Political journalism about the fallout world that emerged after 9/11 would be different though. Here was a subject truly, finally big enough for his talent. Perhaps Amis saw a chance to write himself into History by writing about history — to write a book that really would be read in 200 years.

The Second Plane, which is full of howlers, sweeping statements (“All religions are violent”; “Islam is totalist”), and ramblings, may well be read in 200 years’ time, but not in a way that would please Amis. His cavalier embrace of polemic — his decision to go out to bat, unasked, for the West in the 2000s — was a minor, yet telling, sideshow during the War on Terror era. In Amis we see the clumsy analysis of Islamism (born entirely of sexual frustration apparently) and Iran (the population there he thought, was “strongly if ambivalently pro-American”) that passed for commentary in that period. And Amis embraced pat comparisons of al-Qaeda with the Nazis, Stalinism, and the Khmer Rouge, which now look as if they were written to satisfy emotional, not intellectual needs.

In one essay Amis describes an abandoned novella, The Unknown Known. It imagined the story of Ayed, a “diminutive Islamist terrorist” who has the bright idea of ransacking “all the prisons and madhouses for every compulsive rapist in the country”, and releasing them in a small town in Colorado. Ayed is a potential rapist too, sexually curdled, standing beneath elevated walkways so “he could rail against the airiness of the summer frocks worn by American women and the shameless brevity of their underpants”. As a pervert of short-standing, whose icky yearnings are described in great detail, Ayed could have tumbled out of London Fields or any other Amis novel. The only difference is that Ayed is an Arab who has never seen the inside of a pub. Amis knew he was reissuing his old insights and insecurities like this, and he believed they reverberated even more strongly: “Geopolitics may not be my natural subject, but masculinity is.” But was it helpful, as the battle lines were being drawn, to believe that the West’s new foes were so many Ayed’s — mentally deranged death cultists, whose lives turned on the problems they had with girls? These caricatures belonged in novels. They made sense in novels, but now they were being passed off as an accurate representation of of the world and the people in it — and these, looked at properly, would always be ambiguous.

Literary critics called Amis “chuckleheaded” and compared him with “a man who sounds increasingly like the embarrassing uncle screaming at the television”. But Amis was not really in literary mode at all. He was simply ventriloquizing, as his friend Christopher Hitchens did, the establishment consensus in Washington and London at the time — that this was a struggle between good and evil, between modern civilisation and medieval barbarism. It’s plain now that there is a direct line — a “worldflash” even — between these recklessly simple ideas and the disaster that unfolded in Kabul last month.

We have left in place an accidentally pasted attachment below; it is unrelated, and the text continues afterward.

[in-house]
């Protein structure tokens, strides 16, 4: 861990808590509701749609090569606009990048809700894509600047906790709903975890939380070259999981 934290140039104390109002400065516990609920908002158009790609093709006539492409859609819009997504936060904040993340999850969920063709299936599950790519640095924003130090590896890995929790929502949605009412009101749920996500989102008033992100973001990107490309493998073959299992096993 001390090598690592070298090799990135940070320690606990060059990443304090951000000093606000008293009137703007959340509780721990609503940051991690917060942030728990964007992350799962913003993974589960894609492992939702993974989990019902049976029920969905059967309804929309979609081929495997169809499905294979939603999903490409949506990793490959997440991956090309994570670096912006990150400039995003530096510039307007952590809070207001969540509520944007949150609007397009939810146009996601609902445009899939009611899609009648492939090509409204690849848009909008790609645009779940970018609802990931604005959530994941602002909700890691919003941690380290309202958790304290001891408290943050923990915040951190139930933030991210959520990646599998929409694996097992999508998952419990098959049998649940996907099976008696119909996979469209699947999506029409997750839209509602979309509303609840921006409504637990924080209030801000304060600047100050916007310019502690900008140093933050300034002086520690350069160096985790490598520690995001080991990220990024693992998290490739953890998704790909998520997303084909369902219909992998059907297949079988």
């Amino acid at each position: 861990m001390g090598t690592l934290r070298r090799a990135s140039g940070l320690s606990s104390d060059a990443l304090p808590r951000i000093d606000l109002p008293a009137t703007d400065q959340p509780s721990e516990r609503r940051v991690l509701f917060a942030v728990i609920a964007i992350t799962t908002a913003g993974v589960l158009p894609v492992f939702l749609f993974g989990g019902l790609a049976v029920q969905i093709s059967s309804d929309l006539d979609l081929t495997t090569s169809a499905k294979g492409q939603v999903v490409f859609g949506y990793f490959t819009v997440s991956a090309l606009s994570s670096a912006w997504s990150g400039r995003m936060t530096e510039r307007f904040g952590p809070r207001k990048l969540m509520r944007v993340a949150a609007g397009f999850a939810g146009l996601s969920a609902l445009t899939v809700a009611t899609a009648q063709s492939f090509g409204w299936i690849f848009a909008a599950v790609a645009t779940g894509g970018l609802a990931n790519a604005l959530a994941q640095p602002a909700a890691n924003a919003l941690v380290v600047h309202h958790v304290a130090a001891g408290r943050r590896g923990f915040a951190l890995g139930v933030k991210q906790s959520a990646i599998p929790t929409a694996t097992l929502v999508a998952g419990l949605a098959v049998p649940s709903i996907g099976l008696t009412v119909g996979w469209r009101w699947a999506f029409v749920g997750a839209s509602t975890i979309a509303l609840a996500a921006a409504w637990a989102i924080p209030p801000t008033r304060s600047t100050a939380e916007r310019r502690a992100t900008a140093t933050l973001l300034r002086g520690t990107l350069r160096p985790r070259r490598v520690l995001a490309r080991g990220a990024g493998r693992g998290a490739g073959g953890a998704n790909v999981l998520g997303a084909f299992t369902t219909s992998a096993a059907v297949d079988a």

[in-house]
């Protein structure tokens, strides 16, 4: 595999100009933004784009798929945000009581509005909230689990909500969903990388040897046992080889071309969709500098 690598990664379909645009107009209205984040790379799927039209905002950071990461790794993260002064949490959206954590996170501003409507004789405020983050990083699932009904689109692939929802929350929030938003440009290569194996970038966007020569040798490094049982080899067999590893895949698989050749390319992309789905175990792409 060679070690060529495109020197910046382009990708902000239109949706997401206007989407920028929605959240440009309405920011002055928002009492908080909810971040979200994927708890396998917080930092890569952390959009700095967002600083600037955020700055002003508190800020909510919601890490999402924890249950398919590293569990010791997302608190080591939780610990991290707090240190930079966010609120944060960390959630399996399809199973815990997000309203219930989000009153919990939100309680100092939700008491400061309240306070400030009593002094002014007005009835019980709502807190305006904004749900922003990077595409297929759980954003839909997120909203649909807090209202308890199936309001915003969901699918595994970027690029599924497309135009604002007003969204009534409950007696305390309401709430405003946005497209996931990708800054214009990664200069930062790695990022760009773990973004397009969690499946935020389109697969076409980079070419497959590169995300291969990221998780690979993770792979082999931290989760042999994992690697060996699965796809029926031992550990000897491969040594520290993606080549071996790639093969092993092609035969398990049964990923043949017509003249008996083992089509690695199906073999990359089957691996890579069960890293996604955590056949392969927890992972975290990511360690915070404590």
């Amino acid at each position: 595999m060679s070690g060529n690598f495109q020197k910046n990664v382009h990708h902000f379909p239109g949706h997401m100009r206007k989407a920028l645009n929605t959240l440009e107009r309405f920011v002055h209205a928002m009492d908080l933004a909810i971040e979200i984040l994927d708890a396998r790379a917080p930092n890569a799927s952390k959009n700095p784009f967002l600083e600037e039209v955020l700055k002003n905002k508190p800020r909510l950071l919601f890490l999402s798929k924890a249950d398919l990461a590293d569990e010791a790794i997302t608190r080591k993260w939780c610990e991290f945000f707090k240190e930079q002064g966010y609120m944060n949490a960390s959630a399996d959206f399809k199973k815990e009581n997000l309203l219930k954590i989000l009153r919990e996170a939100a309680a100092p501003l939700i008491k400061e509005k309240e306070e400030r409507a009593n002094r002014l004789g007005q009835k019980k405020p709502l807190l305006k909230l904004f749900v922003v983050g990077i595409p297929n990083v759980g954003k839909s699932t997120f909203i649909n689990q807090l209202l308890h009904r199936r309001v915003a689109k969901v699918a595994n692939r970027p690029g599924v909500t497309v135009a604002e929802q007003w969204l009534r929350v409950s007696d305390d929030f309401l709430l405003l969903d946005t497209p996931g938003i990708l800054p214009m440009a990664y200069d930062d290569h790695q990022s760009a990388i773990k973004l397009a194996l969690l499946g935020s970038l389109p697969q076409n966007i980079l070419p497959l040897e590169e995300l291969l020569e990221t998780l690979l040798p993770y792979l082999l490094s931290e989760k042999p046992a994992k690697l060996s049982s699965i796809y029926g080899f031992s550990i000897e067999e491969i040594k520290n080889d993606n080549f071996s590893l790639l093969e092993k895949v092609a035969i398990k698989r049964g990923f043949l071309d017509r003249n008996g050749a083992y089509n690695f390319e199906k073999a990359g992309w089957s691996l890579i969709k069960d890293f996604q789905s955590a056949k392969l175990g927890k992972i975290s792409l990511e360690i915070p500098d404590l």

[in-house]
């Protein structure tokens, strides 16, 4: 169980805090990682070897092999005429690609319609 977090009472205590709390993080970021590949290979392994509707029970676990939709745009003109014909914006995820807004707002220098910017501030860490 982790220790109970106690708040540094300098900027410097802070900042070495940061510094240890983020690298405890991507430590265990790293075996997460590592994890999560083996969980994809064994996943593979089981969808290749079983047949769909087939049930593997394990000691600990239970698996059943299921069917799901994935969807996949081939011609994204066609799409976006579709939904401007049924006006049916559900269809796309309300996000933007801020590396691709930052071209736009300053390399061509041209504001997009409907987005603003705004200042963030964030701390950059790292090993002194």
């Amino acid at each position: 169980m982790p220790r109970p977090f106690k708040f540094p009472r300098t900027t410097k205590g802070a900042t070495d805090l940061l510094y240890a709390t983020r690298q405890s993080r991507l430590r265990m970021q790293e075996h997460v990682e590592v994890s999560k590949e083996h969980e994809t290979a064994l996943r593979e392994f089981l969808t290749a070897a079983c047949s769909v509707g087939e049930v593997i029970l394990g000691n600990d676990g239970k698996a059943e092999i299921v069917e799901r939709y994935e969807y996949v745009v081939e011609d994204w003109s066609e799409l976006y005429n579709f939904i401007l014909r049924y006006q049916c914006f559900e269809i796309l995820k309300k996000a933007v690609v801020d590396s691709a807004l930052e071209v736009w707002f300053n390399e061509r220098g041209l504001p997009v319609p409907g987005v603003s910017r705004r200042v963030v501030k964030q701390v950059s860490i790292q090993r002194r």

In the end though, it was not The Second Plane that forced Amis to detail his liaisons with Muslim girls in Sixties London. It was a grenade tossed in an interview in 2006, more explosive than anything he wrote elsewhere in this phase: “There’s a definite urge — don’t you have it? — to say, ‘The Muslim community will have to suffer until it gets its house in order.’ What sort of suffering? Not letting them travel. Deportation — further down the road. Curtailing of freedoms. Strip-searching people who look like they’re from the Middle East or from Pakistan.” Even Michel Houellebecq never went this far.

For this Terry Eagleton compared him to a “British National Party thug”. Yasmin Alibhai-Brown said Amis was “with the beasts” and “the Muslim baiters and haters”, making him a “threat to society”. Amis defended himself by discussing his sex life (“I was the first man she had ever kissed” etc.) and then retreated back to safer territory in the 2010s — another novel about the Holocaust, another novel about London. He would admit in 2012 that he “said something stupid” when he talked about collective punishment.

His pose changed. Amis seemed sadly self-aware. “I’m like Hugh Hefner” he told the Times in 2017. “When he started out, he was the hero of liberalism and then the culture changed. And he became the villain of liberalism.”

In his latest book, Inside Story, (a tricksy meander around the contours of his own life) his tone is gentle and generous and grandfatherly. It’s like he wants us to forget all the things he wrote and said after 9/11 — like George W Bush showing off the oil paintings he made of injured veterans on late night shows, with his please-forgive-me eyes.

Who would forgive Martin Amis? In his writing life he had always insisted that critics didn’t matter. “As you get older you realise that all these things — prizes, reviews, advances, readers — it’s all showbiz, and the real action starts with your obituary.” Only posterity counted, only 200 years hence as his editor put it, and Amis wanted to be remembered then. When the real action of remembering Amis begins, you almost hope for his sake, that his small and silly contribution to these 20 years of hubris will be forgotten.